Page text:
The Oregon legislature concluded the 2018 session last weekend. As we wrote last month, because 2018 is an even-numbered year, this was a short session lasting just 35 days. We predicted that not all four proposed cannabis bills would pass and that is exactly what happened: the proposed legislation on “special events” for marijuana licensees quickly fell by the wayside. You can be sure someone will push that one again in 2019. Still, three bills made it through, two of which will impact the Oregon marijuana and hemp industries considerably. These “enrolled” bills have been approved by both legislative houses, and will become law as soon as Governor Brown signs– or within 30 days of passage if she does not. Because these bills passed through two Democrat-controlled chambers, and because Governor Brown is also a Democrat who has never vetoed a cannabis bill, you can be 99.99% sure these bills will soon become law. Each bill is linked to and summarized below. If you click through, remember that text in bold typeface is proposed new language, and text in [italicized and bracketed] typeface is language that will be removed from existing statutes. Senate Bill 1544  (Marijuana) This was the gut-and-stuff bill we discussed last month, which ended up covering a range of issues related to medical and non-medical marijuana, and industrial hemp. Below are the highlights. Note that references to the Oregon Liquor Control Commission (OLCC) concern the adult use program, which nowadays allows recreational operators to serve the medical market. The Oregon Health Authority (OHA) references relate strictly to the medical marijuana program. Unlike most cannabis legislation passed in Oregon over the past few years, SB 1544 does not carry an “emergency” designation. This means that its provisions are not effective on passage. Instead, the effective date of this bill is June 1, 2018, with some of its provisions operative at designated intervals thereafter. Below, we have emphasized the big moves in bold and added brief commentary. Allows OLCC producer licensees who are registered to grow medical canopies to provide immature plants to OHA program participants. Exempts OLCC processors from labeling and packaging requirements and standard when those processors are dealing direct with medical marijuana patients and their caregivers. Requires OHA grow sites to include a U.S. Postal Service address in their application, if they have one. If not, the grow site has to cough up an assessor’s map showing the exact location of the grow site, or a tax lot number. Caps the amount of immature plants that a ... read more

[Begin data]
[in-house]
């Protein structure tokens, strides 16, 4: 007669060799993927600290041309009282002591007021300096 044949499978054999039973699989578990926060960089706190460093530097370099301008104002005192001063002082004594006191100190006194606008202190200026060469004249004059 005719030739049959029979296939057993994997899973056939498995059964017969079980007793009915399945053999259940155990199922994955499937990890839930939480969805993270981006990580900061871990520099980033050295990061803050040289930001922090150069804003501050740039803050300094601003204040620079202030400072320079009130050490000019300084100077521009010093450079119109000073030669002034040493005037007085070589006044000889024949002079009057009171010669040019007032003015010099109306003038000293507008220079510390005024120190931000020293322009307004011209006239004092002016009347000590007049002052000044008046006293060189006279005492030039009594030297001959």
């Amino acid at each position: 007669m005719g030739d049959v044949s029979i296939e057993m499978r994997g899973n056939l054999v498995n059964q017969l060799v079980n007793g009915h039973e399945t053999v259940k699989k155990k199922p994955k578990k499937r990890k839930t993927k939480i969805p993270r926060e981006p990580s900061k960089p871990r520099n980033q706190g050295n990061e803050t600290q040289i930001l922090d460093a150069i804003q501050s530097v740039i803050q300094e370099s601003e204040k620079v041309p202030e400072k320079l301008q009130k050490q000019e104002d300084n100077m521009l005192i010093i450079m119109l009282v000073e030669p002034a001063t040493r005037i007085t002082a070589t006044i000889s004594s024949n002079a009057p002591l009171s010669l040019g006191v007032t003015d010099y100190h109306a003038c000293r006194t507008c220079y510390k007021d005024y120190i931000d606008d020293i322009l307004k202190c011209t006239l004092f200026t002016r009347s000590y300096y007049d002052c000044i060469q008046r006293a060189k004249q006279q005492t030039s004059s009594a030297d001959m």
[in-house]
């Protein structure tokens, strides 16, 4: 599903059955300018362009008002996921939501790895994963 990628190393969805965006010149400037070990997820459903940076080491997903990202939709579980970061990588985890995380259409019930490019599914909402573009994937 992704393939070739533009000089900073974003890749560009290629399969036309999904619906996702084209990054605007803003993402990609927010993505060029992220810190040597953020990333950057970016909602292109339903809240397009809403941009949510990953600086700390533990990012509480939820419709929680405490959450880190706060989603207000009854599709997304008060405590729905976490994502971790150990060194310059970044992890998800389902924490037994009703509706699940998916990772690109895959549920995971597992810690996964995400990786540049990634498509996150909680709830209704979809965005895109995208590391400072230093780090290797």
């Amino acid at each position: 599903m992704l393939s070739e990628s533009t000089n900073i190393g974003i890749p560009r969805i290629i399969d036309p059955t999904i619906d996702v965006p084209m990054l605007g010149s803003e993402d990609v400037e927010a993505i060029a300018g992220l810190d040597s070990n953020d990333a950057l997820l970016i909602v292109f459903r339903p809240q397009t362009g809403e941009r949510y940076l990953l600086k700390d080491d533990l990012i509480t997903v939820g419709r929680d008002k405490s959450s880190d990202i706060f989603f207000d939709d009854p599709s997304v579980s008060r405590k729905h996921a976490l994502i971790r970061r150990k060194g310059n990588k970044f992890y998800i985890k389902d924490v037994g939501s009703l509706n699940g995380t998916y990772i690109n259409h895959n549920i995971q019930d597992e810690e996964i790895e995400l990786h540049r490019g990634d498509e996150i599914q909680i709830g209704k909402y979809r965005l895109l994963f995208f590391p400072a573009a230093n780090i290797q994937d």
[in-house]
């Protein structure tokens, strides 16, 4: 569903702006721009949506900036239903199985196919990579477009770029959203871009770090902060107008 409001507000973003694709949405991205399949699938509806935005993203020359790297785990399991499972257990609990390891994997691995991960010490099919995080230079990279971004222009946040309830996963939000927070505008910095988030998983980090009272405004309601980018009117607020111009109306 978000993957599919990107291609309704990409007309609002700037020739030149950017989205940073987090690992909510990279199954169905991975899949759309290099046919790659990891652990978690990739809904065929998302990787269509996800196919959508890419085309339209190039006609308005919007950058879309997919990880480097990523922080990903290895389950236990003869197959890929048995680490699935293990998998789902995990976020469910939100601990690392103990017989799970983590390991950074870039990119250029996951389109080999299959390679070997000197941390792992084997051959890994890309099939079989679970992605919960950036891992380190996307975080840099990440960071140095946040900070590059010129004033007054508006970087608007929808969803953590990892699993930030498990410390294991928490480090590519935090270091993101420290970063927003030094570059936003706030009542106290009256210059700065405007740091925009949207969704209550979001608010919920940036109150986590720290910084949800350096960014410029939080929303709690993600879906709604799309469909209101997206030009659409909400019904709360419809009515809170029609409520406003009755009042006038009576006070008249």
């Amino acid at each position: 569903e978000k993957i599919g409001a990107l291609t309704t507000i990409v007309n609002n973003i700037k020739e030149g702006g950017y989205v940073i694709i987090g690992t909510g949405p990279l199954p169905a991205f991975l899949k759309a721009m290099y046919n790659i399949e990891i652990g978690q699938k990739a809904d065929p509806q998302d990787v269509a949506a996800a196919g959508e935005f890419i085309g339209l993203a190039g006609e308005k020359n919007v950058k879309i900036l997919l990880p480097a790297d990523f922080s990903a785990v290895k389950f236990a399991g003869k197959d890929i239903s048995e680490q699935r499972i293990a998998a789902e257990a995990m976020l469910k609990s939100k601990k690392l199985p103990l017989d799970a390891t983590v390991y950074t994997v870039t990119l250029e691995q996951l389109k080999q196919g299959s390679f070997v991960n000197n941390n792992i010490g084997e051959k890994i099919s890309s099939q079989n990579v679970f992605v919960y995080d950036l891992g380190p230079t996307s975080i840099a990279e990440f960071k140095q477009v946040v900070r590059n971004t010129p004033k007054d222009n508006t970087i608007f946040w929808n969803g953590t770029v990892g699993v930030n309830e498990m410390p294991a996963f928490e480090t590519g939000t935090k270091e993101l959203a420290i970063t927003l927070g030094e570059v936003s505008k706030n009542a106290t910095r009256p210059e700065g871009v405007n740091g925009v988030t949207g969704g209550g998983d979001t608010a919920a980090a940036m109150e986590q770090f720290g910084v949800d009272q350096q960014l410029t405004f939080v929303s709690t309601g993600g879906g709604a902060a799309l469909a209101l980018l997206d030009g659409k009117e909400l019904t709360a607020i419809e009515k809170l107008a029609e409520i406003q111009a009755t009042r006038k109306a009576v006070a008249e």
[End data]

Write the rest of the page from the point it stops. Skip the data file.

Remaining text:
Source: Canna Law Blog – OregonPublished on 2018-03-11
  • Packaging and Labeling Responsibility for Marijuana Items Shifts from the OHA to the OLCC
    On Wednesday, March 7, 2018, the staff at the Oregon Liquor Control Commission (OLCC) and industry partners enthusiastically came together The post Packaging and Labeling Responsibility for Marijuana Items Shifts from the OHA to the OLCC appeared first on Oregon Cannabis Connection. ... read more
    Source: Oregon Cannabis ConnectionPublished on 2018-03-09
  • Drug Rehabilitation and Cannabidiol
    By Allan Frankel, M.D. Over the years, I have been surprised by how many patients with chronic pain using opiates The post Drug Rehabilitation and Cannabidiol appeared first on Oregon Cannabis Connection. ... read more
    Source: Oregon Cannabis ConnectionPublished on 2018-03-08
  • Oregon Cannabis: Josephine County Growers Get Their Day in Court
    Josephine County’s anti-cannabis ordinance is frozen, for now. The last few months have been a bit of a whirlwind for cannabis producers in Josephine County, Oregon. Back in September, a coalition of producers stopped a county ordinance targeting farms in rural residential zones that would have drastically increased setback requirements, required the OLCC licensee itself to own the real property, and prohibited any farm from using private roads, easements, or owner-maintained public right-of-ways. Celebration proved premature, as the county adopted a new ordinance on December 6, 2017 that is arguably worse. The ordinance targets all properties zoned rural residential with more than 12 mature plants and drastically curtails commercial cannabis production. For example, on rural residential lots: Cannabis production is banned on all lots or parcels of five acres or less. Cannabis production on lots larger than five acres is limited to an eighth of the size that would otherwise be allowed under OLCC rules. 100 foot setback are on all sides are required for all structures and grow canopies. The OLCC licensee must itself own the real property. Farms hoping to avoid these requirements must have been fully licensed by the OLCC before March 6, 2018 in order to apply for a variance from these regulations. As expected, earlier this year a group of growers filed suit against the county before Oregon’s Land Use Board of Appeals (“LUBA”). Although LUBA petitions are not easily available, LUBA issued an order on February 5, 2018 that stayed (froze) implementation of the ordinance pending further proceedings, and gives us an insight into the claims raised by the petitioners. The petitioners were tasked with establishing 1) “a colorable claim of error in the land use decision or limited land use decision under review;” and 2) “that the petitioner[s] will suffer irreparable injury if the stay is not granted.” The petitioner met both thresholds, so let’s see how they did it. A Colorable Claim of Error In Thurston Hills Neigh. Assoc. v. City of Springfield, 19 Or LUBA 591 (1990), LUBA stated that the standard to establish a colorable claim of error is “not a demanding standard”. The petitioners do not need to establish they will win on the merits. Rather, they need only show “that the errors alleged are sufficient to result in reversal or remand of the decision if found to be correct.” In fact, in Thurston Hills, LUBA simply looked to whether the petitioner’s claims were “devoid of any legal merit.” In the present case, LUBA found that the petitioners claims have legal ... read more